(RxWiki News) The word Salmonella often brings to mind eating contaminated food, like chicken or eggs. But live poultry can also be a carrier for the bacteria and people can become ill through contact with these animals.
In a current multistate outbreak of Salmonella typhimurium, 316 people have become ill. Most of the patients have had contact with live birds.
The investigation by the Centers for Disease Control and Prevention (CDC) is currently pointing to a hatchery in New Mexico as a source of the outbreak.
"Wash your hands after contact with live birds."
According to CDC, infections have been reported in 37 states across the US. Colorado and Texas have reported the most cases so far, with 37 cases identified in Colorado and 32 in Texas.
Detailed information is known for 199 of the patients. Of these patients, 26 percent (51 people) have been hospitalized. Over half of the patients (59 percent) are children aged 10 or younger.
According to CDC, 81 percent of patients reported contact with live poultry during the week before they became sick. Even more (97 percent) reported recently purchasing live poultry from agricultural feed stores.
CDC has identified 113 feed stores, 33 feed store companies and 18 mail order hatcheries that may potentially be involved. However, the investigation has begun to center on one source.
"Epidemiologic, laboratory, and traceback findings have linked this outbreak of human Salmonella Typhimurium infections to contact with chicks, ducklings, and other live baby poultry sourced from Privett Hatchery in Portales, New Mexico," CDC reported.
This hatchery is a nationwide supplier of live baby poultry (including chicks and ducklings) to feed stores and to consumers directly through mail order.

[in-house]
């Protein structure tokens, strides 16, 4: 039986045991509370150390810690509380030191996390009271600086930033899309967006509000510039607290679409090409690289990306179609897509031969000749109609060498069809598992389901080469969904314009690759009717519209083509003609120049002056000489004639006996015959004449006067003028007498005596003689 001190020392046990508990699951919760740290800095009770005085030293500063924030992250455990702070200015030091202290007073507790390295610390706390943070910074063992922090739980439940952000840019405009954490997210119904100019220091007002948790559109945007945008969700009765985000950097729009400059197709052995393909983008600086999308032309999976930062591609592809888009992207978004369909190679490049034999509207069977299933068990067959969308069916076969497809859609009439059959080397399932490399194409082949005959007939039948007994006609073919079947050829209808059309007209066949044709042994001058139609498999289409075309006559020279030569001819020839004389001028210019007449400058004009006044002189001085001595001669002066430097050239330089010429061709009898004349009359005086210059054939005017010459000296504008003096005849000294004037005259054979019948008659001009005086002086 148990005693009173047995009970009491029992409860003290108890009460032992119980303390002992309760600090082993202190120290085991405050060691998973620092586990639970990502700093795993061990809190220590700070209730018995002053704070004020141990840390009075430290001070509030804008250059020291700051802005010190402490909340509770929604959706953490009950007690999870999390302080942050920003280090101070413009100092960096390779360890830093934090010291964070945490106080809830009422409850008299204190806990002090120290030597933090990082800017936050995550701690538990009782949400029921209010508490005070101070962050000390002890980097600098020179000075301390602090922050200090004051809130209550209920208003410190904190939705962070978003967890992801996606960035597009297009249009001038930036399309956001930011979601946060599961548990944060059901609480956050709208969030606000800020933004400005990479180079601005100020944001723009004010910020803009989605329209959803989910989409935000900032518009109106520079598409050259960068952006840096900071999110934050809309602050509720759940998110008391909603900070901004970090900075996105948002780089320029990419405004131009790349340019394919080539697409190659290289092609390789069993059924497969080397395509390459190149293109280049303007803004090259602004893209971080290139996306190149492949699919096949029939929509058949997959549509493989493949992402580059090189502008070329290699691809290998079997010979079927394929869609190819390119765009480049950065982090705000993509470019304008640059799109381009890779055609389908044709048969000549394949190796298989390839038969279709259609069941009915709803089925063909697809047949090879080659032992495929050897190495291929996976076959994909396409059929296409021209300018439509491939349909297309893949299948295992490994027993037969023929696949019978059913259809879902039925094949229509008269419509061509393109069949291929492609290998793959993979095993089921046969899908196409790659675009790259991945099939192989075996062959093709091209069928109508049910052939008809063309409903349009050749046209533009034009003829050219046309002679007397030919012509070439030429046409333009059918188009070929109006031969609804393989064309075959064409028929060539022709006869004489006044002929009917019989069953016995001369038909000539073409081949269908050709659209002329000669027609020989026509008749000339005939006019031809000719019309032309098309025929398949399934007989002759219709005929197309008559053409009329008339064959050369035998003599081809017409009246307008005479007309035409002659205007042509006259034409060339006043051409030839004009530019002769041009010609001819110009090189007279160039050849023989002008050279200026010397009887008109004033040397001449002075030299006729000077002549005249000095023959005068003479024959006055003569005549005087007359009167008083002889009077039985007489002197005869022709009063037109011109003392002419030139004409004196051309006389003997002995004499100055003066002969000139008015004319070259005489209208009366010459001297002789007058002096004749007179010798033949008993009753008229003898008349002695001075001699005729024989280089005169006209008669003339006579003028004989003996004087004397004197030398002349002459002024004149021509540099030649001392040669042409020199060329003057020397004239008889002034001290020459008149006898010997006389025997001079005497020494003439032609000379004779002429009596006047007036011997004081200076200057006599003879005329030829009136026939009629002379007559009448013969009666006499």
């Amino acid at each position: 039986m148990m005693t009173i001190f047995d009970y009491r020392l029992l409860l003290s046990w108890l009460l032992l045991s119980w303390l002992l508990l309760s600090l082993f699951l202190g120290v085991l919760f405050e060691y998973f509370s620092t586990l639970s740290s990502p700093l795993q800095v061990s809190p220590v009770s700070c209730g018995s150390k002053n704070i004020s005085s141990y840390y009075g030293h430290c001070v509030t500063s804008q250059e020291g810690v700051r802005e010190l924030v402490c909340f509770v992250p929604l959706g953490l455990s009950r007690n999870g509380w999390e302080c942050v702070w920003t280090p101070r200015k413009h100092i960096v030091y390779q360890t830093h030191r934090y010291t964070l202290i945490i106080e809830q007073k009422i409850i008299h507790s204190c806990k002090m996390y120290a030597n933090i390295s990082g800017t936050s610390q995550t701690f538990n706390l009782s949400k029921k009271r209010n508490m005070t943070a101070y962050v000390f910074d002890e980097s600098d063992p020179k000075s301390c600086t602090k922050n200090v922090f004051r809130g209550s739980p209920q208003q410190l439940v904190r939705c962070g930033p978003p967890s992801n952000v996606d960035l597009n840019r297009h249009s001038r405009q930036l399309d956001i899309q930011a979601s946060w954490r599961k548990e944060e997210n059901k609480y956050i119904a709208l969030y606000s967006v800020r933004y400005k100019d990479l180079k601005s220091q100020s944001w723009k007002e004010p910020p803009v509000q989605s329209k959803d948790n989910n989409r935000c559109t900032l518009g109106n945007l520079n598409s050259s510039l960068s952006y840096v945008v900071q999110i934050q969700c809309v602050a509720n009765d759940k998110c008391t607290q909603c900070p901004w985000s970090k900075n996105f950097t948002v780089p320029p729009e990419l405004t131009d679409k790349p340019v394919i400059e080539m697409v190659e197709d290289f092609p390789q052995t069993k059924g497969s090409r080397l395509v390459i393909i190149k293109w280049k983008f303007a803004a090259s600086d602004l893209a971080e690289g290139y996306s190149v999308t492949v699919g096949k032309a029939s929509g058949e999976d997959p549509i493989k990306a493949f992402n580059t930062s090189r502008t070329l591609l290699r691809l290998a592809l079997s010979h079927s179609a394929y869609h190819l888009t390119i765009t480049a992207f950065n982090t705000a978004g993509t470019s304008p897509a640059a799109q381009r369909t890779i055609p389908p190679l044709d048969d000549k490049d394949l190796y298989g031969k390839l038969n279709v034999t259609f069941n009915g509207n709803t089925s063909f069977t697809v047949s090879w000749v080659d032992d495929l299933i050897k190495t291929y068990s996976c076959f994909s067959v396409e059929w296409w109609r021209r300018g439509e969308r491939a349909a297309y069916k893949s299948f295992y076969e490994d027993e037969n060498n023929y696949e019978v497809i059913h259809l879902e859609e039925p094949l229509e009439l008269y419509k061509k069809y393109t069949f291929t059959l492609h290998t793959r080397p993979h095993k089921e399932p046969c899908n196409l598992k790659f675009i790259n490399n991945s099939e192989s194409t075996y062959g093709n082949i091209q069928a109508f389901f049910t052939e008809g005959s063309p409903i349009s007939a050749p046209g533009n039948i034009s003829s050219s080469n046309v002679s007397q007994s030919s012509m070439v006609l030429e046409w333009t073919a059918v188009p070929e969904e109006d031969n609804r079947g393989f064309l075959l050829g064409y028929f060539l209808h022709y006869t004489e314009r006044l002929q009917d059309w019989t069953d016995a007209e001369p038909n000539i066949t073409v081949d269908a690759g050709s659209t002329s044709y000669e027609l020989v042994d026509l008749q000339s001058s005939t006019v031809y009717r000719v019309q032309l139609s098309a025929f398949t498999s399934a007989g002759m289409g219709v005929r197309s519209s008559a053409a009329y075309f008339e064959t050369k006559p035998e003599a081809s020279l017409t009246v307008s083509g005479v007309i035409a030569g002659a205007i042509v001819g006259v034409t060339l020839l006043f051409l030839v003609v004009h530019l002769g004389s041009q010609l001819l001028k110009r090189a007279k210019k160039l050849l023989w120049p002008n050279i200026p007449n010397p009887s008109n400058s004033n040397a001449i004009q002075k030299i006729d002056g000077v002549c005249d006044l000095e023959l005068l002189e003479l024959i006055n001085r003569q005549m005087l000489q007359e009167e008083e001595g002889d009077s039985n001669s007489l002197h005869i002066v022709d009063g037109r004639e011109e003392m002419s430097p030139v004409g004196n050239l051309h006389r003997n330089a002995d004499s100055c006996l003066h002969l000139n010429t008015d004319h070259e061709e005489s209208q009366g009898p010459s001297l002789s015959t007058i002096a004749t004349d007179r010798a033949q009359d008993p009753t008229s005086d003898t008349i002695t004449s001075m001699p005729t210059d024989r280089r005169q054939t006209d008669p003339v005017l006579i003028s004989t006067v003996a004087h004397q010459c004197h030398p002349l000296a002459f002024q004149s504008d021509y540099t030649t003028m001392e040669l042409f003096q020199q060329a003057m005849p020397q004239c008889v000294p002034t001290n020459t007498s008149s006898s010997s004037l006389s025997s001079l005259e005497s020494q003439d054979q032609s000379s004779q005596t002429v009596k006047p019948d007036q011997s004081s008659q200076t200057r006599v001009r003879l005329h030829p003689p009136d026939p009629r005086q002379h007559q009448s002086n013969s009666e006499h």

In a statement from the New Mexico Department of Health (DOH), DOH Secretary Retta Ward noted that Privett Hatchery had been cooperative during the investigation and had conducted multiple tests.
In a separate statement, Privett Hatchery said that it is working with authorities as they investigate the outbreak and reminded customers that "chicks purchased from any hatchery should be considered farm animals — not pets — and should be treated as such."
Infected poultry often appear healthy and clean despite carrying Salmonella, said CDC. In the current outbreak, many of the patients have reported bringing the poultry into their homes and having close contact with the birds, including kissing or cuddling.
“The Department wants to remind parents not to keep live baby poultry in their homes," said Ward. "Any time anyone handles baby ducklings or chicks, they need to wash their hands thoroughly to reduce the risk of contracting Salmonella.”
Symptoms of Salmonella infection include diarrhea, fever and abdominal cramps. According to CDC, the illness typically lingers for about four to seven days then usually goes away on its own.
In some cases, the infection can become serious and spread to the bloodstream. Severe illness is more common in young children under the age of 5, older adults and people with weakened immune systems.